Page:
Rookie FBI Agent's Bumbling Attempt at Spying on Anti-War Protesters

A report released today found no evidence that FBI spying on left-leaning groups like PETA in the early 2000s was politically-motivated. But it did include this sad story of one hapless rookie FBI agent.

Remember the big uproar in 2006 over revelations that the FBI had been spying on left-leaning activist groups like PETA and anti-war protestors? Some said it was a coordinated attack on George W. Bush's political opponents. But in a report released today, the Justice Department says that the FBI acted properly and was "motivated by concerns that members of the group might commit crimes and was not spying on them because of their political views," according to the New York Times.

So, that's the good news. The bad news is that FBI agents are incompetent buffoons. Here's one story detailed in the report of an agent's inept surveillance of harmless anti-war protestors:

It was November 29, 2002, the height of the War on Terror. Agent Mark Berry (pseudonym) was assigned to the Pittsburgh Division of the FBI's Joint Terrorism Task Force. Berry had graduated from the FBI Academy just four months ago and was eager to impress his boss, "Susan Crosetti". So when work was slow, he'd ask her to send him out into the field. Today, Crosetti suggested he go downtown and scope out an anti-war protest.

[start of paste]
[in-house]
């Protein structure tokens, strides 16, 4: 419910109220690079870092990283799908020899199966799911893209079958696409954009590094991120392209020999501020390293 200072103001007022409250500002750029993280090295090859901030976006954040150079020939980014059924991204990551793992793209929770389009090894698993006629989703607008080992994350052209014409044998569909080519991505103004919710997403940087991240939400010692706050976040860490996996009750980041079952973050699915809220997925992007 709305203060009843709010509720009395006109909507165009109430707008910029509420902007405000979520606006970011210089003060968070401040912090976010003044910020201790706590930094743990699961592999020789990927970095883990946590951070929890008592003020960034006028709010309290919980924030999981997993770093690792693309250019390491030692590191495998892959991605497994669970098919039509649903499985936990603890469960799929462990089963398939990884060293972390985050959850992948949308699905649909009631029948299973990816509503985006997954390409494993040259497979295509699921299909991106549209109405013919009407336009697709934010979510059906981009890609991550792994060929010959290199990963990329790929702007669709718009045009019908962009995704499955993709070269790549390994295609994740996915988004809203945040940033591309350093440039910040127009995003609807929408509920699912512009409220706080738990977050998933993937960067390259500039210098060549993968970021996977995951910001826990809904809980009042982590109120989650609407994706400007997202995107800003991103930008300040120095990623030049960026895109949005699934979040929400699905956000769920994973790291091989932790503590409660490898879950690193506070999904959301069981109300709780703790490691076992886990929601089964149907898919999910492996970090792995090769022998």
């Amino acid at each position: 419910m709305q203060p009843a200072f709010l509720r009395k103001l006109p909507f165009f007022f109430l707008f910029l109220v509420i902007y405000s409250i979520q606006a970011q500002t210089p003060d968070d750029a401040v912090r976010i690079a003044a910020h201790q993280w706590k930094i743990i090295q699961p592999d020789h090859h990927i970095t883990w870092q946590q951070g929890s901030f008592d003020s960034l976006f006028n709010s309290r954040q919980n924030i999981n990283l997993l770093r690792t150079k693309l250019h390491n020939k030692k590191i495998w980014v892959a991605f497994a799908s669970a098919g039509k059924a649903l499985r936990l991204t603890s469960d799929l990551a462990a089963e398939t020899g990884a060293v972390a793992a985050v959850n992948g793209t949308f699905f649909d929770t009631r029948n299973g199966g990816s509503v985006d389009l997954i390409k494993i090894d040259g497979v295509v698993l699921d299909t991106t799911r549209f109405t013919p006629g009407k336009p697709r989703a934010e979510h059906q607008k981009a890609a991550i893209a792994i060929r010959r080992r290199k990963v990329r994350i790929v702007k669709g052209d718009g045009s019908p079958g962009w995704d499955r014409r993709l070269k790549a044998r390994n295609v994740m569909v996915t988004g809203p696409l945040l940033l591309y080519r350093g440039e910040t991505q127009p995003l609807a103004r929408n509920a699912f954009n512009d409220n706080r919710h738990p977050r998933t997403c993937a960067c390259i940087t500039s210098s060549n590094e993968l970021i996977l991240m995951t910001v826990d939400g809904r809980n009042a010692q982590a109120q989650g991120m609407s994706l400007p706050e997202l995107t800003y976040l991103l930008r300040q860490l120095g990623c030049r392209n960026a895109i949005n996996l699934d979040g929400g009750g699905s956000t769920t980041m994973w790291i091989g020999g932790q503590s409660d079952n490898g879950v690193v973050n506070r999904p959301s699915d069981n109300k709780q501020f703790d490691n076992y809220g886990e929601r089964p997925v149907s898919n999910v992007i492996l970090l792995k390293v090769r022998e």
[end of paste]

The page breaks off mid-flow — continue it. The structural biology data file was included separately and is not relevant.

The assignment was clearly make work; Crosetti wanted to get Berry out of her hair by letting him play spy for the day. She gave him a very broad task: to identify any of the Task Force's terrorism suspects at the rally and to "see what they were doing." But there wasn't evidence that any particular terrorism suspect would be at the rally, only a very tenuous connection between the rally's organizers and a local Islamic center where a few suspects hung out. So, Berry went to the big binder where they kept color photographs of suspects and attempted to memorize every single one:

Berry said he attempted to memorize the faces depicted in the binder of photographs but he was "totally unfamiliar" with the subjects' faces because he was a new agent.

When Berry went down to the rally he started to look for bad guys in the crowd. Except, "he could not recall the faces he had attempted to remember from the binder." Nor had he brought any photographs with him for reference. So he spied on a random woman (who happened to look Middle Eastern.)

He decided he would take a couple of photographs of a woman who was in attendance. He said he did so because he believed he needed to show his supervisor that he was "earning his pay" and was doing what he was told. Berry said he did not know whether the woman he photographed was a terrorism subject.

Undercover surveillance—just like a real FBI Agent! It was interrupted, though, when the woman Berry was spying on approached him for some chit-chat. We'll let the report Berry filed about this encounter speak for itself:

One female leaflet distributor, who appeared to be of Middle Eastern descent, inquired if Special Agent Berry was an FBI Agent.

Berry left after about 10 minutes, concluding that "it was a 'nonstarter' given that he could not 'even remember what [the subjects] look[ed] like.'"

Special Agent Clouseau? Is that you? Almost makes you wish there was some sort of Bush conspiracy to spy on antiwar protestors.